Alternate plan: In addition to canoe and kayak trails, Francis Marion National Forest offers hiking, biking, and motorcycle trails, and even rifle ranges and a boat launch. For a map of recreational opportunities, visit the USFS page (https://www.fs.usda.gov/recarea/scnfs/recarea/?recid=47055)

Day 25: AWENDAW PASSAGE HIKE

MISSION: Hike the Awendaw Passage of the Palmetto Trail from the boat launch at trail post 4 to the Buck Hall Recreation Area Trailhead.

Awendaw Passage is the coastal terminus of the mountains-to-sea Palmetto Trail, traversing maritime forest with scenic vistas of the Lowcountry salt marsh along Awendaw Creek, emerging to palmettos at the Buck Hall campground.

Alternate plan: Cape Romain National Wildlife Refuge houses a rich history across the refuge’s maze of tidal creeks, marshes, and barrier islands, and provides a wide range of recreation including fishing, wildlife viewing, interpretive tours, environmental education, hiking, shelling, and beach combing.

Day 26: BROOKGREEN GARDENS

MISSION: Explore and hike the numerous nature trails in the preserve.

Brookgreen Gardens is a sculpture garden and wildlife preserve, located just south of Murrells Inlet. The 9,100-acre property includes several themed gardens with American figurative sculptures placed in them, the Lowcountry Zoo, and trails through several ecosystems.  Opened in 1932, Brookgreen is built on four former rice plantations, taking its name from the former Brookgreen Plantation.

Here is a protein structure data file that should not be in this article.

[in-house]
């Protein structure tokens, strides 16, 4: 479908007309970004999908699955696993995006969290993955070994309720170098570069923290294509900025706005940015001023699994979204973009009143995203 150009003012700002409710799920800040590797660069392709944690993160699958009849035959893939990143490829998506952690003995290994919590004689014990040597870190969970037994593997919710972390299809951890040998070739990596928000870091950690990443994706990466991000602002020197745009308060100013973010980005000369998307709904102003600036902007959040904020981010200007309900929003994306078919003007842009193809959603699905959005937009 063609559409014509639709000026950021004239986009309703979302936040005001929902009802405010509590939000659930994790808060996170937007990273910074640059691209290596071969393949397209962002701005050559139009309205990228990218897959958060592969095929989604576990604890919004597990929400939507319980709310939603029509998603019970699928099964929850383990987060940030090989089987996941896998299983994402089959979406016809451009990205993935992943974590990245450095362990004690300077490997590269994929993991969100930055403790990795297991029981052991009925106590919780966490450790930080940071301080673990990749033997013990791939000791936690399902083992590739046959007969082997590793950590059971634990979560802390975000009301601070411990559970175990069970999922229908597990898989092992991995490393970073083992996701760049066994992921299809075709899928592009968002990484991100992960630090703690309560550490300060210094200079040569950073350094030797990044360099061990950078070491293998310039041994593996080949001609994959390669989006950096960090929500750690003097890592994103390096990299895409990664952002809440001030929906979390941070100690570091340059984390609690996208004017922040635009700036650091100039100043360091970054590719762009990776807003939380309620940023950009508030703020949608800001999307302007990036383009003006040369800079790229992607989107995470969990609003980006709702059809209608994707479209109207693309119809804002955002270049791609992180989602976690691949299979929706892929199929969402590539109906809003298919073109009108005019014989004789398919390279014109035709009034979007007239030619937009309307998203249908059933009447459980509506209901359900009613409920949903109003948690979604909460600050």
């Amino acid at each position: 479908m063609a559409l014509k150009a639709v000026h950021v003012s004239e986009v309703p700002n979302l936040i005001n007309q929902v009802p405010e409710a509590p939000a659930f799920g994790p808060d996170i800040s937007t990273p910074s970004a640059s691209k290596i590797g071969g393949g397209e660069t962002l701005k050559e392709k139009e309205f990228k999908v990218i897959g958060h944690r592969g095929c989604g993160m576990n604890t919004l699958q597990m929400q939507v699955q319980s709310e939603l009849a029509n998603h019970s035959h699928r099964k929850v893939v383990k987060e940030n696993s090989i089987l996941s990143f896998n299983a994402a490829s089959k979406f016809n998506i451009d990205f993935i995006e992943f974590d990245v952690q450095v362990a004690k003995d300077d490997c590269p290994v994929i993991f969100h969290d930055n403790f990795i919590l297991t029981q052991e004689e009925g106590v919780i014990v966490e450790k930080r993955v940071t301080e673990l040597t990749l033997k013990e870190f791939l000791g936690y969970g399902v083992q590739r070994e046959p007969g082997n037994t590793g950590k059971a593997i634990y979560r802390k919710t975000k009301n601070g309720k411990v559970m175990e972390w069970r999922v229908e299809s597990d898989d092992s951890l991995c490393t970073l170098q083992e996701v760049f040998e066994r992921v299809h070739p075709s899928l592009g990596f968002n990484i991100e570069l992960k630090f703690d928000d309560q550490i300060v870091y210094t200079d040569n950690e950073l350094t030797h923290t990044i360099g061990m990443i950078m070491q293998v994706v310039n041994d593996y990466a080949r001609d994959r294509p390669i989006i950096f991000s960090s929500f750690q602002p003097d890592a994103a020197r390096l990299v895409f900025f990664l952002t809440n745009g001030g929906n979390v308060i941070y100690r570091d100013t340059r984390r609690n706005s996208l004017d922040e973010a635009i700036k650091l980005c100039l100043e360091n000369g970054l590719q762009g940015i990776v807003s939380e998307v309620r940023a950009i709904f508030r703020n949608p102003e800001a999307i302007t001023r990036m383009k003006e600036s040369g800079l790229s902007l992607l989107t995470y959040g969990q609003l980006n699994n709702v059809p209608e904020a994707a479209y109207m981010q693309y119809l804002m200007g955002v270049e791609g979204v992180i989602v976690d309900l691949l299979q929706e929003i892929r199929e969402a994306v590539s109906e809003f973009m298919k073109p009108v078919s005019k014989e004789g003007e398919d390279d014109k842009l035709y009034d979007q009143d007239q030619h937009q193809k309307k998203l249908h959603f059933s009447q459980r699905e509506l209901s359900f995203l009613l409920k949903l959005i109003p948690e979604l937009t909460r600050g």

Alternate plan: Just across the road from Brookgreen Gardens is Huntington Beach State Park with its beaches, sea-breeze camping, surf fishing and some of the top bird-watching on the East Coast. Visit Atalaya, the picturesque, Moorish-style winter home of Archer and Anna Hyatt Huntington, or head to the park’s freshwater lake to search for alligators.

Find our more about the Brookgreen Gardens area:

DAY 27: EDISTO RIVER

MISSION: Kayak the Edisto River from Mars Old Field Landing to Givhan’s Ferry Landing, 6.4 miles.

The Edisto River’s name originated from the word edisto, the Native American word for “black.” It refers to the dark color of the river, caused by the decaying leaves and other plant material. The Edisto is considered the longest free-flowing blackwater river in the United States and is home to numerous rare, threatened, and endangered species such as the red-cockaded woodpecker, southern bald eagle, wood stork, loggerhead turtle, and short-nosed sturgeon. The Edisto River is the 5th Wonder of South Carolina.